Arafat born in Jerusalem, records Frenchtown hall death certificate

15th November 2004, Comments 0 comments

PARIS, Nov 15 (AFP) - The death certificate issued for Palestinian leader Yasser Arafat by French authorities last week indicates his place of birth as Jerusalem and not Cairo, officials said Monday.

PARIS, Nov 15 (AFP) - The death certificate issued for Palestinian leader Yasser Arafat by French authorities last week indicates his place of birth as Jerusalem and not Cairo, officials said Monday.

Municipal officials at Clamart, the suburb of Paris where Arafat died last Thursday, said they issued the document on the basis of a family record book itself issued by the French foreign ministry in 1996.

The issue is symbolically important because Israel considers Jerusalem as its eternal capital, while Palestinians want to make east Jerusalem, occupied by the Jewish state since 1967, the capital of their promised state.

Arafat was born Mohammed Abdel-Rawf Arafat al-Qudwa al-Hussaini, on August 4, 1929.

The official version of his life history records he was born in Jerusalem. However numerous biographers agree that he was, in fact, born in Cairo, where his father, from Gaza, owned a business.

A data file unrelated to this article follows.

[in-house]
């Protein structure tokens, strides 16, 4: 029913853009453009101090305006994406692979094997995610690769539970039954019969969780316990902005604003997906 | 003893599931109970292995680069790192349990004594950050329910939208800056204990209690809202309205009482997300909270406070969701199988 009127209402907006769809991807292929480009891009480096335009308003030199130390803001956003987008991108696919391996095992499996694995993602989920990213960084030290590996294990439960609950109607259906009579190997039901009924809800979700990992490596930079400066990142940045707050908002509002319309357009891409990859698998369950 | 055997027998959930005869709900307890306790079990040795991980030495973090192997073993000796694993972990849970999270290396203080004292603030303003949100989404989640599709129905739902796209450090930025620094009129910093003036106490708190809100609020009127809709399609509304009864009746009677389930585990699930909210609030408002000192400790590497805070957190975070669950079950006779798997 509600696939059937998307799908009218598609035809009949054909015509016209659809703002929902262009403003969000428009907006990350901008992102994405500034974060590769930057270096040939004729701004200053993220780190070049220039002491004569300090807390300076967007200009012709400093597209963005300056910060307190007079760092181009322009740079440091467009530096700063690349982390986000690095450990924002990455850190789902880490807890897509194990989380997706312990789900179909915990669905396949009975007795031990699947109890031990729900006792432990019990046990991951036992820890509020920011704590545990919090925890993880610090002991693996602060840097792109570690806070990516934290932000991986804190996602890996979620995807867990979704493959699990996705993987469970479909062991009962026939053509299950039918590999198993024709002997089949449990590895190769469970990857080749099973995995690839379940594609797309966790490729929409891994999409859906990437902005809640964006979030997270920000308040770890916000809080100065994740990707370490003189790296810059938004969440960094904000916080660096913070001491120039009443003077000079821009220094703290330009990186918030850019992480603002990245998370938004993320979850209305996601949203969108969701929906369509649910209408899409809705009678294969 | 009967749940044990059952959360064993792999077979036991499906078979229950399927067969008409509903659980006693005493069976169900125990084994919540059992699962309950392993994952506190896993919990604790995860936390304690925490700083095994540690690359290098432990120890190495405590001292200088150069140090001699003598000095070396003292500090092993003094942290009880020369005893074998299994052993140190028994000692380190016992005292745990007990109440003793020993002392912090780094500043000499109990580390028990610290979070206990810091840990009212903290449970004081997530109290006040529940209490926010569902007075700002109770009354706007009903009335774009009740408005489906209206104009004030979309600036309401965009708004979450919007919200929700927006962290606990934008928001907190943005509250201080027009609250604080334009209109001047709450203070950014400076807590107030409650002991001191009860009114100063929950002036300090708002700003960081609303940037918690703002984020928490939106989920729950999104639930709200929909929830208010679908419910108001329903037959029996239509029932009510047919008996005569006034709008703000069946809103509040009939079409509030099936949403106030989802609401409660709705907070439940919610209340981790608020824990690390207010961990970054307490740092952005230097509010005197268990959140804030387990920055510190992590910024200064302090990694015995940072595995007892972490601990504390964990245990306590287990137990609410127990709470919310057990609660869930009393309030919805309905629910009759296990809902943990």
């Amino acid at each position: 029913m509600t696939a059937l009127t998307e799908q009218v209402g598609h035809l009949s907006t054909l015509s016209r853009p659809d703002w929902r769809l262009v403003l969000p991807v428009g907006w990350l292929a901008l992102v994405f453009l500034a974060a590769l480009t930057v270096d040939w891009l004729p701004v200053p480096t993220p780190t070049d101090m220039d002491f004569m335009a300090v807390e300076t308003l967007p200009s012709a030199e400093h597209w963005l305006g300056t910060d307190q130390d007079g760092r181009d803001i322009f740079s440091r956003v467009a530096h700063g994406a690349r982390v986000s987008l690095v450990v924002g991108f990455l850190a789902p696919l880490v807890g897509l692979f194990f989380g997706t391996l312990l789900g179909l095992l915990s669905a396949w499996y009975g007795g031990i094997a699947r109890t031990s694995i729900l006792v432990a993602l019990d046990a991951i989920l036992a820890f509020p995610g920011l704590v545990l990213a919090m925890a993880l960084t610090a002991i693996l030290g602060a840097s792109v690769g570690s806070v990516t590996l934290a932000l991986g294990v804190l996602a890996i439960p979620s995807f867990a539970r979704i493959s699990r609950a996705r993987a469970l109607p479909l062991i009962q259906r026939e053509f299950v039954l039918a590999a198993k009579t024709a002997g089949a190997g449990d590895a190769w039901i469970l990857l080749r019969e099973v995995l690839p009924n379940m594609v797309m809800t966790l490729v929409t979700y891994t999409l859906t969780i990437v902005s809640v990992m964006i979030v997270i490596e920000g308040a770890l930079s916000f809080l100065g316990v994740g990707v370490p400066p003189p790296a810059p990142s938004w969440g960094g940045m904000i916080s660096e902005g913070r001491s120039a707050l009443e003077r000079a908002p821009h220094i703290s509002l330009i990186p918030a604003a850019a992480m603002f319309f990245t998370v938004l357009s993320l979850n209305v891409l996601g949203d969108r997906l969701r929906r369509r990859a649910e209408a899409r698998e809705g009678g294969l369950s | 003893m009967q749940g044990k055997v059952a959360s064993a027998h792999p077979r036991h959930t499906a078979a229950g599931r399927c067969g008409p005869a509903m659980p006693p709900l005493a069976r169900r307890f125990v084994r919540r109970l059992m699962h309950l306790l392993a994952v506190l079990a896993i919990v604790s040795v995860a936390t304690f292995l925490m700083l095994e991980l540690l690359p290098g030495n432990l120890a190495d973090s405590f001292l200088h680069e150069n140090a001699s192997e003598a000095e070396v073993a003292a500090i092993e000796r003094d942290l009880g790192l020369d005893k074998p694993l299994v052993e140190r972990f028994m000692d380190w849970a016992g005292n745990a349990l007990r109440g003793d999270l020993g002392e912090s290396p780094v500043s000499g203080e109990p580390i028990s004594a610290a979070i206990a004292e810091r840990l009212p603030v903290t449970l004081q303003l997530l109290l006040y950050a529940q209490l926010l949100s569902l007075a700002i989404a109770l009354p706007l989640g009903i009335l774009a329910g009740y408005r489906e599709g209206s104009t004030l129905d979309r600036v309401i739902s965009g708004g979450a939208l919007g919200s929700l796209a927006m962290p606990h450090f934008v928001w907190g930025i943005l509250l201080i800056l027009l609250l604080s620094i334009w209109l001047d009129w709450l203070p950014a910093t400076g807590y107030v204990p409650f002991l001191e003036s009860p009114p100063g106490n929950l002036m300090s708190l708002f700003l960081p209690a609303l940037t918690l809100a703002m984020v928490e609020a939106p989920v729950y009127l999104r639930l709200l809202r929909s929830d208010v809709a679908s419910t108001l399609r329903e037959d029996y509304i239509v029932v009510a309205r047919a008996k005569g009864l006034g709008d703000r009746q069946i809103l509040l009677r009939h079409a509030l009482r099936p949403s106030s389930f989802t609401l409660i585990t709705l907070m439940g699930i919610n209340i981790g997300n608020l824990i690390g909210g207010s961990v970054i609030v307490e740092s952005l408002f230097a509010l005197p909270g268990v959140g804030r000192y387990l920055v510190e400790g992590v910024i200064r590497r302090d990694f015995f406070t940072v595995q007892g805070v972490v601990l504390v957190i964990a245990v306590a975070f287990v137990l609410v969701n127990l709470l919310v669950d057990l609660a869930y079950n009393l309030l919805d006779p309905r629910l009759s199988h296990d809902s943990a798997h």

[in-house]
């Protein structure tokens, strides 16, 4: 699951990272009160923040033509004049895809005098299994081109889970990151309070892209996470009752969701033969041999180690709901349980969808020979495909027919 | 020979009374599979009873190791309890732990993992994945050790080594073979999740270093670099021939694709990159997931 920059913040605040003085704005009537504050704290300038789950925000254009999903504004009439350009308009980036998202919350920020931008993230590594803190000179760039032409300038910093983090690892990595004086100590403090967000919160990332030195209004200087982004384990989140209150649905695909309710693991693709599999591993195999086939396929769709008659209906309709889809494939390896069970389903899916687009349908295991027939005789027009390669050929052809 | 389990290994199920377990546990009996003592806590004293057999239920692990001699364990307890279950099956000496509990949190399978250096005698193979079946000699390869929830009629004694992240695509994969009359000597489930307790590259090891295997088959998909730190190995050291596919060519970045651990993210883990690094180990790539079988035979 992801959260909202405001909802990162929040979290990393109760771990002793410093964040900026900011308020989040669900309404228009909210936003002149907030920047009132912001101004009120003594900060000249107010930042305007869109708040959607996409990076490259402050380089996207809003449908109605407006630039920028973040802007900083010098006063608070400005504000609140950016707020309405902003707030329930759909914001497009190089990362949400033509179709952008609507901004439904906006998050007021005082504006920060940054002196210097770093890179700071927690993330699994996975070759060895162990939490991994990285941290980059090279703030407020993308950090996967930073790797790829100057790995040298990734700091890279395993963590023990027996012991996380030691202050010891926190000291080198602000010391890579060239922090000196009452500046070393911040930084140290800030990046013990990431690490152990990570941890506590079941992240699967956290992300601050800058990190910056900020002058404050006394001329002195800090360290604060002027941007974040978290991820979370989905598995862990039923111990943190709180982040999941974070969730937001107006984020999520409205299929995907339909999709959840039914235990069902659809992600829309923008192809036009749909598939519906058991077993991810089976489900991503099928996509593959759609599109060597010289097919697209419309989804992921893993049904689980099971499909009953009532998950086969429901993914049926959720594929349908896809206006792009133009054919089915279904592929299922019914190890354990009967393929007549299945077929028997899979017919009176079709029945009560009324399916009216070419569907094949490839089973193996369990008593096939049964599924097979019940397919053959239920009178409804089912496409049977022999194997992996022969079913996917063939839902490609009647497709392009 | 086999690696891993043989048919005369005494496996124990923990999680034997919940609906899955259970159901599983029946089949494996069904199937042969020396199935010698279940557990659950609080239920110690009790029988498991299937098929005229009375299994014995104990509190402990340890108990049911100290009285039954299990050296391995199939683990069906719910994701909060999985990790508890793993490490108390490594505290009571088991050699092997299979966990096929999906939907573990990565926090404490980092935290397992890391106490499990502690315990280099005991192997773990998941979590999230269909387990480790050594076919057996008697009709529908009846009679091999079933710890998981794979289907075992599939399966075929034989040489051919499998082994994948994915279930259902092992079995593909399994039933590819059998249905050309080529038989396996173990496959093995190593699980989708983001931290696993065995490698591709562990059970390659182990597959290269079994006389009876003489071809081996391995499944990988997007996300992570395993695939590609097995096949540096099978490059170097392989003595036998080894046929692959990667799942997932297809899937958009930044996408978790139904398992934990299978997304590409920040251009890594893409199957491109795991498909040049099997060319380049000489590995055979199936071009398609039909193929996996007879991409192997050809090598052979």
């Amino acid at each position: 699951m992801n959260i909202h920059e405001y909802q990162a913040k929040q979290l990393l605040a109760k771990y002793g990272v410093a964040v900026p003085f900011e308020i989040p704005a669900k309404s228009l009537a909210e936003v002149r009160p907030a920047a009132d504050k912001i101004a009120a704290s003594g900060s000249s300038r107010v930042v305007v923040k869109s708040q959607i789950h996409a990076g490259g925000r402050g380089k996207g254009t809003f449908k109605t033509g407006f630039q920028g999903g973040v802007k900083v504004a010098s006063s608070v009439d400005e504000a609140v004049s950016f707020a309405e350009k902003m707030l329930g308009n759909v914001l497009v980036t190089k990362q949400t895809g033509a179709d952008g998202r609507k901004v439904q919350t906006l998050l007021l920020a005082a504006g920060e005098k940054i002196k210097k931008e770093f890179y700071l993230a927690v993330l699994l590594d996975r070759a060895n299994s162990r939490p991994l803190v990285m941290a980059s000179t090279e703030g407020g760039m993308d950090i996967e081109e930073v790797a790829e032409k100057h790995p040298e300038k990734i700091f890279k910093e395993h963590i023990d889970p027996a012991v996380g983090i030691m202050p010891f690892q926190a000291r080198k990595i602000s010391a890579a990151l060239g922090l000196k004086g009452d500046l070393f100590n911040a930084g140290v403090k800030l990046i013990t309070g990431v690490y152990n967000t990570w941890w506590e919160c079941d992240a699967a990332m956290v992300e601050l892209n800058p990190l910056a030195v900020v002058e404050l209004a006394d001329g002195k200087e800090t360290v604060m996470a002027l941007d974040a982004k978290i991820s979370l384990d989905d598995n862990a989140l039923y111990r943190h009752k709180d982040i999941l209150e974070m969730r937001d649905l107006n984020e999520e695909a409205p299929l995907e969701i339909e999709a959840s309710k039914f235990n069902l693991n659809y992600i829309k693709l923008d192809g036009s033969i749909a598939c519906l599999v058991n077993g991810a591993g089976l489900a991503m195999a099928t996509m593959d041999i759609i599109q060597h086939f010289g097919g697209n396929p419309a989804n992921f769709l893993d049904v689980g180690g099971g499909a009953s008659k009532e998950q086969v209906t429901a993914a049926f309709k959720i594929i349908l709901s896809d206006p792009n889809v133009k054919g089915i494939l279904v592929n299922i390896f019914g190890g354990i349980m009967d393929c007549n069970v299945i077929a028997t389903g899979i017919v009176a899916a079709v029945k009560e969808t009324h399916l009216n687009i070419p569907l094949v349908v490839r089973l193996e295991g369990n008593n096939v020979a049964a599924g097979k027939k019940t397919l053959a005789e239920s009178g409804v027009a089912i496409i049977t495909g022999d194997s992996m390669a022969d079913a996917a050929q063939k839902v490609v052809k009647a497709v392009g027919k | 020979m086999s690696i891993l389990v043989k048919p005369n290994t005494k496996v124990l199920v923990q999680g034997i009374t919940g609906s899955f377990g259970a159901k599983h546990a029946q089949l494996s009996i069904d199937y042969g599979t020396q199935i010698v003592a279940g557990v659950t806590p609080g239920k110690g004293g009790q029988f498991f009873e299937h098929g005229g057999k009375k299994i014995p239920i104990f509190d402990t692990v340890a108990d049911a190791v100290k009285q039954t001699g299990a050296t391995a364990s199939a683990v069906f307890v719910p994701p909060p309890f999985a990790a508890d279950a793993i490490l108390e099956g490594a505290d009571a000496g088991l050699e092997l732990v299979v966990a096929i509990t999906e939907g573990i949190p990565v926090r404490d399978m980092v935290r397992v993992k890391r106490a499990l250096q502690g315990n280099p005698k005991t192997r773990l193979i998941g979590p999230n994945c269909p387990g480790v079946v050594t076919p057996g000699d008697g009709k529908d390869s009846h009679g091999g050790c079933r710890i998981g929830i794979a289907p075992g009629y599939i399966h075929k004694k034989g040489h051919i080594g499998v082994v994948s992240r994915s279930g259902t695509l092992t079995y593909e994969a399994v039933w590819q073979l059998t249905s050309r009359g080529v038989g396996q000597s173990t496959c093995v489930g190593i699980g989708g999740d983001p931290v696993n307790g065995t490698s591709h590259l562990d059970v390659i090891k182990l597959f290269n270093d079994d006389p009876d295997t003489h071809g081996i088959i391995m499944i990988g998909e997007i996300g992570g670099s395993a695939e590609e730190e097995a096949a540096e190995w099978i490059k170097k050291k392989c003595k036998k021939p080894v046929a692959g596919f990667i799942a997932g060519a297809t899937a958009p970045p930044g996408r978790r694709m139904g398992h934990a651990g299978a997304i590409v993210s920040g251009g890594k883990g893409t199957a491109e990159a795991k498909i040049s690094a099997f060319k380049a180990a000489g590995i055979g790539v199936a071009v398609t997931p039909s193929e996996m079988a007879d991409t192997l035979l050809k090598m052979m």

And it was Egypt that hosted Arafat's funeral last Thursday with full military honours.

A spokesman for the Clamart mayor's office had initially said the place of birth was put down as Jerusalem based on Arafat's passport.

Later, the office said the detail had come from a family record document, known as a livret de famille, which authorities in France deliver for largely administrative purposes.

In Arafat's case, it would have been delivered because his wife Suha gave birth to their daughter at Neuilly-sur-Seine outside Paris in July 1995, and mother and daughter spend much of their time in the French capital.

The 75-year-old veteran of the Palestinian drive for statehood died after nearly two weeks of treatment in a French military hospital at Clamart.

He was airlifted there from his Ramallah, West Bank base on October 29 and had been in a coma for over a week.

French officials, citing privacy laws, still refuse to reveal the precise cause of death or the nature of his condition, leading to rumours - strongly denied by Palestinian officials - of poisoning.

"Medical secrecy continues to hold, and I have nothing further to add," a French foreign ministry spokesman said Monday.

© AFP

Subject: French News

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